Travel & Tourism
Air Pacific believes it is almost ready to take the fight back to its Australian and New Zealand rivals with a revitalised staff, an overhauled in-flight product, new identity and distinctive traditional livery on a new fleet of A330-200s in 2013.
Financially Fiji’s national carrier, which will revert to its original name of Fiji Airways, is back on its feet, recovering from a record loss to return to profit this year, and with arch rival Virgin Australia focused on a bigger battle for the Australian domestic market, Air Pacific/Fiji Airways could look to recoup some of the more than 50% market share it has lost in recent years.
But Managing Director Dave Pflieger, a former senior executive at Virgin America, warns that the 46% Qantas-owned airline still has a long way to go as it works its way through the final phase of its three-stage transformation programme. Key risks remain, including an uncertain global economy, volatile fuel costs and the threat of renewed competition. And somewhere along the line, the commercial/political/legal squabble with Qantas needs to be resolved.
Air Mauritius joins fellow Vanilla Islands carriers that are restructuring their operations largely as a result of decreased demand from mainstay European markets undergoing economic turmoil. The Vanilla Islands – comprising La Reunion, Madagascar, Mauritius and the Seychelles – have already seen restructures from Air Austral in La Reunion, Air Madagascar and Air Seychelles. Air Mauritius’ plan, the last outstanding expected restructure, will see its European presence consolidated while efforts are renewed to expand to the potentially stronger but still nascent Asian market.
REDjet, the first and only Caribbean low-cost carrier, is aiming to pursue dramatic expansion in 2012 with up to eight new destinations. The ambitious and pioneering carrier, which launched services in May-2011, plans to add three destinations by early April, giving it a total of nine. The carrier aims to end the year with a network of up to 14 destinations throughout the Caribbean, northern South America and potentially Central America.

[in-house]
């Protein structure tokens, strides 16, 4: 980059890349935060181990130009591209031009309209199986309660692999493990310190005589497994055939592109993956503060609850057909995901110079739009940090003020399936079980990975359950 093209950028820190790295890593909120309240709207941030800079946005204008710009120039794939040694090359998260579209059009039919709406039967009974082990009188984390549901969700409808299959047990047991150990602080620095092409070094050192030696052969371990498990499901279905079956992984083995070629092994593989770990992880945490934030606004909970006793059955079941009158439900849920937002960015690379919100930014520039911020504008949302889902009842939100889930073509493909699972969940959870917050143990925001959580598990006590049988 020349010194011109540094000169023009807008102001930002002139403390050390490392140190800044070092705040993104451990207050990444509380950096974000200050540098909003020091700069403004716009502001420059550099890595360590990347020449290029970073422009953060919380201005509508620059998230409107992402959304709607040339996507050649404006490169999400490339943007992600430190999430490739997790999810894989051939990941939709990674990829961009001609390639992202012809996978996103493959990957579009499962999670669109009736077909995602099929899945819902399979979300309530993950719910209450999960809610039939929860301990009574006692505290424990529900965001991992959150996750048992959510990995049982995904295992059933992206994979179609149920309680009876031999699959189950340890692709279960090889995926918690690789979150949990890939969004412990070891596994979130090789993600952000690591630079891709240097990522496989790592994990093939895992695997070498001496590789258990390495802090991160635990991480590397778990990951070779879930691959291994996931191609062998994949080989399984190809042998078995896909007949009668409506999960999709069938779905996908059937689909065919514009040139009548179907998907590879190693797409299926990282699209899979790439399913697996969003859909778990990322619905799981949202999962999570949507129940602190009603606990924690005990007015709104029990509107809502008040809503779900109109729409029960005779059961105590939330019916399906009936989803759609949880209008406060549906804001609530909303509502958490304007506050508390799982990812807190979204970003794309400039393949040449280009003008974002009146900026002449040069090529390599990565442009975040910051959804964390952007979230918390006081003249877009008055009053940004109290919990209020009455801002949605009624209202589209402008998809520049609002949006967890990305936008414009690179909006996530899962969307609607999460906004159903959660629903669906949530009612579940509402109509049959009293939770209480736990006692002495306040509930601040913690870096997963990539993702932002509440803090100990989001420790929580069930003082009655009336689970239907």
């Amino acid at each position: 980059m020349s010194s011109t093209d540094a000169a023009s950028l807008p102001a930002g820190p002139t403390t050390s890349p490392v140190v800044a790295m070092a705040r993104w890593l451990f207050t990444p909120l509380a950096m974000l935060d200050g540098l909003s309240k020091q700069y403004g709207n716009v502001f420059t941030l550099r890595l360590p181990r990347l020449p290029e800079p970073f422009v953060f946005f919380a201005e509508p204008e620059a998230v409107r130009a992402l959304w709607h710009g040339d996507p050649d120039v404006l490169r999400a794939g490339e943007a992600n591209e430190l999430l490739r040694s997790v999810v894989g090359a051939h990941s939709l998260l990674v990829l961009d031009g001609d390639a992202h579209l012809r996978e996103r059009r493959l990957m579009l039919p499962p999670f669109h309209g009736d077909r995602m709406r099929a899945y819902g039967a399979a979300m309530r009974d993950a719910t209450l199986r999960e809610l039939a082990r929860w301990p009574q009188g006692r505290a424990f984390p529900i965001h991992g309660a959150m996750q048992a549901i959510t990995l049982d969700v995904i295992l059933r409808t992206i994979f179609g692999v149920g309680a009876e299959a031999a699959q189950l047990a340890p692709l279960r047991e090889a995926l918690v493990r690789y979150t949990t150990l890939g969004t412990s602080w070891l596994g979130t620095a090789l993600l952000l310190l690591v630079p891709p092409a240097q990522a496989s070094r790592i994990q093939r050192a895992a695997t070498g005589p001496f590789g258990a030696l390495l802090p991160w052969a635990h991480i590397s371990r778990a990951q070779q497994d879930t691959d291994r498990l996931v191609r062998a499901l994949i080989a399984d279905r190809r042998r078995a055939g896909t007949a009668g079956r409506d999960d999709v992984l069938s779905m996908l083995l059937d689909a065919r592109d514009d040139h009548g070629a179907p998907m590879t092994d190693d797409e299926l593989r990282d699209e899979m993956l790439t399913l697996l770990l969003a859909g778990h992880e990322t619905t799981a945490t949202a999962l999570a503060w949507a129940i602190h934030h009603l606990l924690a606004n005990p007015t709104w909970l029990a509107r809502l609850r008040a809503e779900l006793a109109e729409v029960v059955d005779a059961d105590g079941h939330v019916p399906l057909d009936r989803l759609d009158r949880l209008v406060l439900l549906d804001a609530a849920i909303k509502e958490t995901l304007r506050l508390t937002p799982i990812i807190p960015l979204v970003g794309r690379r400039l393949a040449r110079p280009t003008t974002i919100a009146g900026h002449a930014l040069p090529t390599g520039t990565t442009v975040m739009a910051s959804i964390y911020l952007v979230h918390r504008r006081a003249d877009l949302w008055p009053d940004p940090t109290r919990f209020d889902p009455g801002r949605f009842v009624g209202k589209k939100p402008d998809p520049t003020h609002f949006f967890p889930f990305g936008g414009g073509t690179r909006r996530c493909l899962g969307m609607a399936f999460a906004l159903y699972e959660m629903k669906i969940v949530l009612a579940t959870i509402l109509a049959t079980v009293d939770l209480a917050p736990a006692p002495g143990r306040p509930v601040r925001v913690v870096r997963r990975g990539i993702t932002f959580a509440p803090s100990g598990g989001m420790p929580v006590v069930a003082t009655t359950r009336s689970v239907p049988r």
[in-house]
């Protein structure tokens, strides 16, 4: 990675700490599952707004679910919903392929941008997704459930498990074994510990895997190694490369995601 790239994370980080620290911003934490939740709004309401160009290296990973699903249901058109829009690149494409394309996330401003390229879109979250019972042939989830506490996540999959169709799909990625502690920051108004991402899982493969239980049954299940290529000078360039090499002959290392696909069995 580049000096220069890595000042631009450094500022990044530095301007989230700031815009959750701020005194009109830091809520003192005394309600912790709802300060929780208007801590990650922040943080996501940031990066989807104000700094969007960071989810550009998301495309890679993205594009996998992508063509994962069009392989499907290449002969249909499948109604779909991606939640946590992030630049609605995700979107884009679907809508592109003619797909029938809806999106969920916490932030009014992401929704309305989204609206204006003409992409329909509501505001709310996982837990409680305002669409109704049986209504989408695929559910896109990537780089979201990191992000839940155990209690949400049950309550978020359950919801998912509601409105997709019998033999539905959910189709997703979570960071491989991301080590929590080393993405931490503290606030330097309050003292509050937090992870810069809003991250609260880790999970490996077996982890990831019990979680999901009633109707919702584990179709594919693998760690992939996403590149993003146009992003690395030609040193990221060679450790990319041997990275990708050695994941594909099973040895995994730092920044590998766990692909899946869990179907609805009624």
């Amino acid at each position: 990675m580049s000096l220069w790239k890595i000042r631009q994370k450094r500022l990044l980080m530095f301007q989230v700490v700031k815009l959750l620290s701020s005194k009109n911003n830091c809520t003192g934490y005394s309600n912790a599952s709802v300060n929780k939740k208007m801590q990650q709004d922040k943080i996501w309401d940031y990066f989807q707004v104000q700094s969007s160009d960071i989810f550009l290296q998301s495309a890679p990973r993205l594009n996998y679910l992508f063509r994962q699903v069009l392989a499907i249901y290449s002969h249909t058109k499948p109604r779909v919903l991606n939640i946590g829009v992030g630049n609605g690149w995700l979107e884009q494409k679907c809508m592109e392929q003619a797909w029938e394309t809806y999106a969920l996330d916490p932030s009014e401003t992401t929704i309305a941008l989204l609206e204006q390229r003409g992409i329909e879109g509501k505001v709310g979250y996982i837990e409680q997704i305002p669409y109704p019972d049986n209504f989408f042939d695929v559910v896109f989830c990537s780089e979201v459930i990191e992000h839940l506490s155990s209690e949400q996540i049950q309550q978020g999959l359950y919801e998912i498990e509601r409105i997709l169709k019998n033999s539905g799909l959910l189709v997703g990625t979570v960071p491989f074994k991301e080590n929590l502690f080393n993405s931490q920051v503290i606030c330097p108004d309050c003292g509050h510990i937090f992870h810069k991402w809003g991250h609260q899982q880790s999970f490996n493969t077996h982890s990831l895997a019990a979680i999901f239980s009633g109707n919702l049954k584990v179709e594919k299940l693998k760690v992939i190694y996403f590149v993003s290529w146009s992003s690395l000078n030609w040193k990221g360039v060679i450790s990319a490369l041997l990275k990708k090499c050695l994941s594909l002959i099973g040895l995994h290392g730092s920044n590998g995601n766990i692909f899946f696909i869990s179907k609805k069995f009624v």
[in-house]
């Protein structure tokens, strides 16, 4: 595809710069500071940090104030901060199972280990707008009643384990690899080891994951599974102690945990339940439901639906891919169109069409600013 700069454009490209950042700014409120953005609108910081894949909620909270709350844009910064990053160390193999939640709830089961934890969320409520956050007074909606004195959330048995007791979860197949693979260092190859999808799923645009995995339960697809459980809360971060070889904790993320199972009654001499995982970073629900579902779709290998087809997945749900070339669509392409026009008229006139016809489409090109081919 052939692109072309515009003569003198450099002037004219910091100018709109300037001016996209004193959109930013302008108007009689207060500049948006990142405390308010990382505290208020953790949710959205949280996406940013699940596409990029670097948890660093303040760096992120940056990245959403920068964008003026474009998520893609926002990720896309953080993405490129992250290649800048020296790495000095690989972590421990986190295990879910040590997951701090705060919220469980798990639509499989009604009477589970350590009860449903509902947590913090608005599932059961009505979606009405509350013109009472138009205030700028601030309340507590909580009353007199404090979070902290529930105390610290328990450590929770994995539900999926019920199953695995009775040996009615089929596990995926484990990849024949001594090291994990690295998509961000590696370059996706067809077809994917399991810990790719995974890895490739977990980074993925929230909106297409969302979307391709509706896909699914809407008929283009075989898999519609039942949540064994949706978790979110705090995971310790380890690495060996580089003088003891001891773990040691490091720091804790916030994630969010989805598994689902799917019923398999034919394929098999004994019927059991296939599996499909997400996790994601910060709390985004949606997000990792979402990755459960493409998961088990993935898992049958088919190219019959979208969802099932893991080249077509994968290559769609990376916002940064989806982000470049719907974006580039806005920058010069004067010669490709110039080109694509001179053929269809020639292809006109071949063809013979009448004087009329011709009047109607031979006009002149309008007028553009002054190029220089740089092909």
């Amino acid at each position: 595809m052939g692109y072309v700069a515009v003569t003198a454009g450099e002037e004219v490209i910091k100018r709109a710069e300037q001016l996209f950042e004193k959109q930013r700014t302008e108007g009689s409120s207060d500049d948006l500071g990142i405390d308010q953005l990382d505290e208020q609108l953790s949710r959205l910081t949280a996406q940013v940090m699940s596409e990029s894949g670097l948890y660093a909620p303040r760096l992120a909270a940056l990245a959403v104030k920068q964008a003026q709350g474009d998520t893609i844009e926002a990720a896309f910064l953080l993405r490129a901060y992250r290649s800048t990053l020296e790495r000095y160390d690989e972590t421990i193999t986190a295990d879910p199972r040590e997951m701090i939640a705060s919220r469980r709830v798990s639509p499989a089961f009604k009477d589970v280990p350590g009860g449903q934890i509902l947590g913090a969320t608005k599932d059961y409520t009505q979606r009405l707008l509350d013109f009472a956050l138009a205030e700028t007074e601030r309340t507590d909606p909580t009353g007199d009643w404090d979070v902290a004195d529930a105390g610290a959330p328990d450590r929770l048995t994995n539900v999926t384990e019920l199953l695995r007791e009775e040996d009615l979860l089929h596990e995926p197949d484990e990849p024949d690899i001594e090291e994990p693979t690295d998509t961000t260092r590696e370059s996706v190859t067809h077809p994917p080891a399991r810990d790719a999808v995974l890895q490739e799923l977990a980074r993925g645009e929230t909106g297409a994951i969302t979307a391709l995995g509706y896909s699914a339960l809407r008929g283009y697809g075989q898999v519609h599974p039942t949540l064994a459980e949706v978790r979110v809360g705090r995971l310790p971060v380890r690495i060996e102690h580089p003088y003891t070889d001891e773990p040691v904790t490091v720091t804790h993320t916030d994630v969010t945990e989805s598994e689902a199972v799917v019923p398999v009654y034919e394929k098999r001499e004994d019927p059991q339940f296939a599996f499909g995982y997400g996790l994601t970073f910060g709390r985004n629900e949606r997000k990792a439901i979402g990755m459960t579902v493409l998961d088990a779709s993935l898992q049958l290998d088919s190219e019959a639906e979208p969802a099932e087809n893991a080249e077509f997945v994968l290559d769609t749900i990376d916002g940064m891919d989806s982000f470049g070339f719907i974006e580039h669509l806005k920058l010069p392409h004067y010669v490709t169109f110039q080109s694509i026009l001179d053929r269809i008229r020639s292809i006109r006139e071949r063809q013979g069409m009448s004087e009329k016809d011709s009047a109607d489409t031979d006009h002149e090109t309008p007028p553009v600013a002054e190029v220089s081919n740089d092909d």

It took low-cost long-haul carrier AirAsia X four years to secure the right to serve Sydney, and the carrier is now putting the matter behind it following its confirmation it will serve the Australian city from Kuala Lumpur with a daily service from 01-Apr-2012, with the likelihood of a double daily to follow. Another Australian city will later be added, to reach its goal of serving five Australian cities by the end of 2013. Also on the carrier's expansion list is increased services to its existing Asian destinations, many of which are not served daily.
While the Sydney route progressed in likelihood following restrictions being lifted in Jun-2011, the route became a certainty after start-up competitor Scoot said it would make Sydney its first destination from the middle of this year. The possibility of Malaysia letting a competitor based in Singapore, its fierce rival, serve Sydney before a Malaysian low-cost carrier was simply unacceptable.
Even before the NATO air strikes, the United Nations sanctions and the European Union ban, Libya’s aviation industry had little hope. The country, ruled by Muammar Gaddafi under an iron fist for the last 40 years, placed little focus on its airlines and airports, while countries in the nearby Middle East flourished and started to develop some of the largest hubs in the world. The Middle East/North African region has become increasingly important but it seems Libya was left behind, and when major unrest broke out in Feb-2011, the industry’s problems widened significantly. Now Libya has been “liberalised” and Gaddafi killed, it must begin the slow process of rebuilding an industry whose foundations were not strong to begin with. International airlines have resumed services, investment firms are showing interest in relaunching airport renovation projects, the country’s two national carriers have relaunched operations and are set to resume talks on their merger, and tourism operators are becoming optimistic about future bookings.